Just Listen: 3 Steps for Host Parents to get through to Frustrated Teens

“People do not care how much you know until they know how much you care.”

This statement by American author, John Maxwell, holds true for helping angry teenagers. Only after angry teenagers feel understood and cared about will they be interested in accepting help from host parents or listening to coordinators.

Simply saying, “I understand how you feel” doesn’t usually help angry teenagers feel understood. The skills suggested in this article are simple, targeted at demonstrating empathy and can be especially effective to help angry teenagers feel understood by hearing a few well planned words.

Host Parenting Skills to Show Understanding

Step 1 - Stay Calm: 

Host Parents can better help angry teenagers by making a solid commitment to stay calm when a teen is upset. The “stay calm” skill can be extremely challenging for host parents, especially when teenagers make comments to be hurtful or push a host parent’s emotional “hot buttons.” Such comments can be ignored for the present and addressed at a later time.

“In rare instances when your kids do open up to you and try to express their feelings (sometimes in disrespectful ways), you may react negatively (with a disrespectful parent response),” write Jane Nelsen and Lynn Lott in Positive Discipline for Teenagers (Three Rivers Press, 2000). “If you tell your child he shouldn’t feel that way or he should be more respectful, or if you counterattack him in any way, don’t be surprised when he grows up with the idea that it’s not okay to have feelings or that he should suppress them.” To help teenagers learn emotional skills, host parents must de-escalate conflicts instead of escalating them.

Step 2 - Validate Feelings Starting With a “You feel _____” Statement: 

After host parents master the “stay calm” skill, the next helpful tool is to validate the feelings of a teen using a “You feel ______” statement. (Fill in the blank with a feeling or emotion.) This skill is explained in Positive Discipline for Teenagers, as well as the book simply entitled Positive Discipline (Ballentine Books, 2006), also by Jane Nelson.


  •  “You feel angry.”
  • “You feel really hurt.”
  • “You feel furious.”

Host Parents are sometimes guessing at this point about an angry teenager’s exact feeling and parents may at times guess correctly and sometimes guess incorrectly. If a teen replies “no,” to a “You feel _______” statement, then parents should try again and make a second guess. When a host parent describes a teenager’s feelings, he or she is helping them to accurately label emotions as well as show understanding at the same time.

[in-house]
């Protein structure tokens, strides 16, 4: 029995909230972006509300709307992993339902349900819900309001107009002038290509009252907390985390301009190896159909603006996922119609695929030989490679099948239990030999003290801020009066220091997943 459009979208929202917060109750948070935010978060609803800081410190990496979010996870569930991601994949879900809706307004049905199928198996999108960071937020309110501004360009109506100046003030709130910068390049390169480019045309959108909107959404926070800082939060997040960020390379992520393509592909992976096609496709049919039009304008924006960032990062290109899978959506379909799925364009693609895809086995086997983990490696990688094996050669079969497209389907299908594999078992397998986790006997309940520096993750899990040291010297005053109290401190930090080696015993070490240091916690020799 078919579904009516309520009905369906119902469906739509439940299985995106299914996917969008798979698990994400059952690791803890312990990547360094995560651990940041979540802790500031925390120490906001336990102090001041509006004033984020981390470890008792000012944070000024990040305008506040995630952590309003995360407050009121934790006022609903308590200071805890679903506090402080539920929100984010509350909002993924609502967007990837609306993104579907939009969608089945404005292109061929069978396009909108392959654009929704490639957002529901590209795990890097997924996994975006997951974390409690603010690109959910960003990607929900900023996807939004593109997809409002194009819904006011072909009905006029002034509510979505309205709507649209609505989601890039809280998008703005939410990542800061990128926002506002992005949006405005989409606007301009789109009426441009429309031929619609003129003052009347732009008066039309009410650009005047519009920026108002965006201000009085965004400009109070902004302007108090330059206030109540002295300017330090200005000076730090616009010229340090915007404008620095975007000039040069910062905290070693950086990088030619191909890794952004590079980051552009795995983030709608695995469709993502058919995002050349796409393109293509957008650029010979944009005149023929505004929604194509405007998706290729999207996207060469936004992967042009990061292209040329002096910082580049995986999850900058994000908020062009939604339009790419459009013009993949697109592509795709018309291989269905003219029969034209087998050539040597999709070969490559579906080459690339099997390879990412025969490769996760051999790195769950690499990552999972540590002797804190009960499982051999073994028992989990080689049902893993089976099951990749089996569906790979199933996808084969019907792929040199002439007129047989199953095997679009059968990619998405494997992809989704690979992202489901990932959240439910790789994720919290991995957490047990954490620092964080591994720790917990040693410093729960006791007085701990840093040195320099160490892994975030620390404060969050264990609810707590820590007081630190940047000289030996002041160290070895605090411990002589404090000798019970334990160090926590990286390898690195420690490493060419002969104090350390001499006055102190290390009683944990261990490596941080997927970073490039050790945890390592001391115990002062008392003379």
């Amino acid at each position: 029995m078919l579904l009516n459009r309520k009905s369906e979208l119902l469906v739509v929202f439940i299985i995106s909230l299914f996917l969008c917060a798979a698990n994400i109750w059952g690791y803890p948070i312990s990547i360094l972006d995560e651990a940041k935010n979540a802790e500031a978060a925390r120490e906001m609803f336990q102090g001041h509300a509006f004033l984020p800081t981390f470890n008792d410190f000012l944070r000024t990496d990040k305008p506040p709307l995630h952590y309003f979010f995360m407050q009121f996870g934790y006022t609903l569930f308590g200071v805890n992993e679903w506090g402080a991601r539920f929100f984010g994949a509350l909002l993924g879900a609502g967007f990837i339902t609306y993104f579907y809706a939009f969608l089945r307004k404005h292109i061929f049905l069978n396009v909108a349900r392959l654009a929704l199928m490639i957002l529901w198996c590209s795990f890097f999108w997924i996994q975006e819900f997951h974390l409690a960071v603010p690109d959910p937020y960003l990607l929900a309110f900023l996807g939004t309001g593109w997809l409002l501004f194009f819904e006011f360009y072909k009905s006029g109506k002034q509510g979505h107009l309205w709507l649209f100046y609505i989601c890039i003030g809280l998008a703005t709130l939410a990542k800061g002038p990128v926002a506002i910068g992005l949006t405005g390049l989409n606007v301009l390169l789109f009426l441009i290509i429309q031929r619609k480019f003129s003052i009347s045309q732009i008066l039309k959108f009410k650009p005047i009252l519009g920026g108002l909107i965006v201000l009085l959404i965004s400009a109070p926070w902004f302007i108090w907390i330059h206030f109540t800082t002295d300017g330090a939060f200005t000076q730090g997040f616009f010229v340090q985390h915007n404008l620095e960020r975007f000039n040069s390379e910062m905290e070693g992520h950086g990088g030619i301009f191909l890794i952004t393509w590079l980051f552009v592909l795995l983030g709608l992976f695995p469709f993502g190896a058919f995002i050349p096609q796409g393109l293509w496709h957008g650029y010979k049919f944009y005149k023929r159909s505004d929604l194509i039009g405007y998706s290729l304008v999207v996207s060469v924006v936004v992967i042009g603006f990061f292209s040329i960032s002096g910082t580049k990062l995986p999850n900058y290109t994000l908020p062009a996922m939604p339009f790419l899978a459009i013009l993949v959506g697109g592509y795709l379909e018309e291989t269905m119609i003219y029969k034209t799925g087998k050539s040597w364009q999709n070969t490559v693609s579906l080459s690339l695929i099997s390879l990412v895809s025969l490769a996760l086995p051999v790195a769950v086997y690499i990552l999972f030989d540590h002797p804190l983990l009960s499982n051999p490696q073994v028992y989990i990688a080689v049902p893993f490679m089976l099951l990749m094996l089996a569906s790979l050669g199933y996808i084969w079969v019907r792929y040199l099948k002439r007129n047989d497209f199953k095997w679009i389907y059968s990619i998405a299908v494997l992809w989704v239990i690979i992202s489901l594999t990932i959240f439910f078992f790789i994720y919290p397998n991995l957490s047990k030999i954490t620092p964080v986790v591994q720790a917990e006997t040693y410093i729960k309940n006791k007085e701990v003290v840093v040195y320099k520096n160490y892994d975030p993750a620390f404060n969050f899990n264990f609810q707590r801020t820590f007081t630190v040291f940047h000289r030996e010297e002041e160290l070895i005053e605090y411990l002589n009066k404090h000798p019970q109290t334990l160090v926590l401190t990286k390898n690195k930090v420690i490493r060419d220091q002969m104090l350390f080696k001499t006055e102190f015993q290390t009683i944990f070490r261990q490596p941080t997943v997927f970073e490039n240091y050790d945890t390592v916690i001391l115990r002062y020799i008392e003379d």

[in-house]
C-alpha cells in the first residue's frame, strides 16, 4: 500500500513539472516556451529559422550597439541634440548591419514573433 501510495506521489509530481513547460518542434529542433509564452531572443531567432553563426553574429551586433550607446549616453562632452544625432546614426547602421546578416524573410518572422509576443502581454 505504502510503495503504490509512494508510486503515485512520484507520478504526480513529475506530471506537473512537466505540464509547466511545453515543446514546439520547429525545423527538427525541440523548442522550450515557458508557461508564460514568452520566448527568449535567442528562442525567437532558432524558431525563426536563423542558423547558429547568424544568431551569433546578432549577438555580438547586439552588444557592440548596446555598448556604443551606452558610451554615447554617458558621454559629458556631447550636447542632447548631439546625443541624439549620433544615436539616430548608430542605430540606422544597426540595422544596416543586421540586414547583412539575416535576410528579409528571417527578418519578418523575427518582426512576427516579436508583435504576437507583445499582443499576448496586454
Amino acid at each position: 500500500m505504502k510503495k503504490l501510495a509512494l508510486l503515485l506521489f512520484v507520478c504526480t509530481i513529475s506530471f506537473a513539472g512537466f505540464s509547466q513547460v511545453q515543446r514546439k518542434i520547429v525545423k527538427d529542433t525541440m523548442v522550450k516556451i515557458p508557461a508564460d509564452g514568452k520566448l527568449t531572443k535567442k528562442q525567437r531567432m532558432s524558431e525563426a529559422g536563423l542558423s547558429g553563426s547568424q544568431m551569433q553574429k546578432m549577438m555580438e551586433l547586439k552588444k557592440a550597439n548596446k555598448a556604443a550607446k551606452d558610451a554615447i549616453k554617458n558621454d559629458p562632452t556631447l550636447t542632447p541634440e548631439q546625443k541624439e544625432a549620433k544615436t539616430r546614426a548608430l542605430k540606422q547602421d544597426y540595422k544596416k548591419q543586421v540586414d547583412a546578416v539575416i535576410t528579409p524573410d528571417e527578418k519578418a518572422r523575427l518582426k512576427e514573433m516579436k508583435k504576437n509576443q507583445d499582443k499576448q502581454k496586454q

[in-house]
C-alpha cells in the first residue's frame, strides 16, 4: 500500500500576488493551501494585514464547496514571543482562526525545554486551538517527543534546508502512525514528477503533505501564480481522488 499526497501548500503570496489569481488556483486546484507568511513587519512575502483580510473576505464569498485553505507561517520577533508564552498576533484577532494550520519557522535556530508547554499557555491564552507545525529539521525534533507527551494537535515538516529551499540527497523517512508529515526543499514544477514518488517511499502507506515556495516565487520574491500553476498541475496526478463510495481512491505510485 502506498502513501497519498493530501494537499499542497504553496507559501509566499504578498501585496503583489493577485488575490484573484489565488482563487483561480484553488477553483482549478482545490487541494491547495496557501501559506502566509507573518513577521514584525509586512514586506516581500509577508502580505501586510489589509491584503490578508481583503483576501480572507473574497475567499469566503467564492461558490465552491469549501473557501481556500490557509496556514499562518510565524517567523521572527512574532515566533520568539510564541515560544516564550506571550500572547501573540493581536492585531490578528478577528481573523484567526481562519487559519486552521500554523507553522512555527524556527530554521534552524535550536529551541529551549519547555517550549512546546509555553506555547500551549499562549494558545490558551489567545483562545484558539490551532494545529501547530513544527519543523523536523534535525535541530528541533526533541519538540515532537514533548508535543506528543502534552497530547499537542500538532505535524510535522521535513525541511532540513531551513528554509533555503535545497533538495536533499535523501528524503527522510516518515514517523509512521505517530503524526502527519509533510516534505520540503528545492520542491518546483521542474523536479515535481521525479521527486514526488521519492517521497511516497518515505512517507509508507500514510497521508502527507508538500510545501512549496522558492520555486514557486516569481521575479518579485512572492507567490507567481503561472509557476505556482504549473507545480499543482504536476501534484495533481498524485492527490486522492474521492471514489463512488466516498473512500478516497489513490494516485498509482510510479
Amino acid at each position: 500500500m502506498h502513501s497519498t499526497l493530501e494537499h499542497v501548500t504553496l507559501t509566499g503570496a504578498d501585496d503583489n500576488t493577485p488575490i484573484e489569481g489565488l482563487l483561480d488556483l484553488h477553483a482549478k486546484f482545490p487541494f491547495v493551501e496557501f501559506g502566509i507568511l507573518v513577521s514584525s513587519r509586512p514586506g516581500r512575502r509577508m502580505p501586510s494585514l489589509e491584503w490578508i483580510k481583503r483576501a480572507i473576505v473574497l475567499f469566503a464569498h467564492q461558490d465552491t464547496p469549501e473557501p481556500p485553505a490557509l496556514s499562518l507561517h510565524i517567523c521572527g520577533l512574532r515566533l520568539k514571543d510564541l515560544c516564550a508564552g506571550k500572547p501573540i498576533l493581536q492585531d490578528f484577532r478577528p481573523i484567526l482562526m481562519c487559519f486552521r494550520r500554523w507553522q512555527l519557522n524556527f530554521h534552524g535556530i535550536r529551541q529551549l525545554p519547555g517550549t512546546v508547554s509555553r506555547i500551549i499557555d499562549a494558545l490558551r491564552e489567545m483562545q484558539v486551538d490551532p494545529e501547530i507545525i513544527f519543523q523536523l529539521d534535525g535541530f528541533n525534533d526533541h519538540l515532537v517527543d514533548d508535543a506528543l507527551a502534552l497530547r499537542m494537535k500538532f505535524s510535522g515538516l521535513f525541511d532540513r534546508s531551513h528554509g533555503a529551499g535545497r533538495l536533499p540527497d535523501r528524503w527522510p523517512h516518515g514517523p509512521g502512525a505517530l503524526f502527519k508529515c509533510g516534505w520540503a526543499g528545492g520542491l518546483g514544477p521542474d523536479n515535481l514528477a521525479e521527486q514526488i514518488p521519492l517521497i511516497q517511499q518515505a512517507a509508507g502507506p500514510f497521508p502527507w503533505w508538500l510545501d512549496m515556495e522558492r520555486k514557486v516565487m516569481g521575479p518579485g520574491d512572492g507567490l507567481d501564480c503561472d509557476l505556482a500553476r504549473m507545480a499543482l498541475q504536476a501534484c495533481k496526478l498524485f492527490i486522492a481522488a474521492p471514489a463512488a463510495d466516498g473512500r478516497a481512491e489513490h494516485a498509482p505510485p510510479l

Step 3 – Offer an “I can understand how ______” statement: 

If applicable, parents can do more to completely validate feelings by offering a short sentence that supports the connection between an event and a teen’s feelings.


  • “I can understand how you’d be hurt. I’d be very hurt if my friends walked off and left me in that situation.”
  • “I can understand your anger. I would be extremely angry if a teacher talked to me that way.”

To recap, three important skills that show understanding to angry teenagers are:

  1. Stay calm
  2. Use a “You feel ______” statement
  3. Offer a “I can understand how ______” reply if applicable to completely validate feelings


The authors of Positive Discipline for Teenagers recommend developing a “feelings vocabulary” to label emotions. Developing a “feelings vocabulary” helps teens in two ways.  First of all, naming feelings for teens is a simple way to show understanding and secondly, it will help teens learn to label emotions for themselves.

A feelings list shows feeling words that host parents can use to show label the emotions of teens and show understanding by using a “You feel _______” statement. Most host parents think of basic emotions such as mad, sad and glad, but don’t think specifically enough to label emotions such as overwhelmed, lonely or rejected.

A plan to stay calm, label emotions and validate feelings can help angry teenagers feel understood and possibly open up to better understand their emotions. Using these positive discipline skills on a frequent basis can increase the likelihood that teens will learn to understand their anger and other strong emotions.

Adapted from article at Suite101: Helping Angry Teenagers: Parenting Skills That Show Understanding | Suite101.com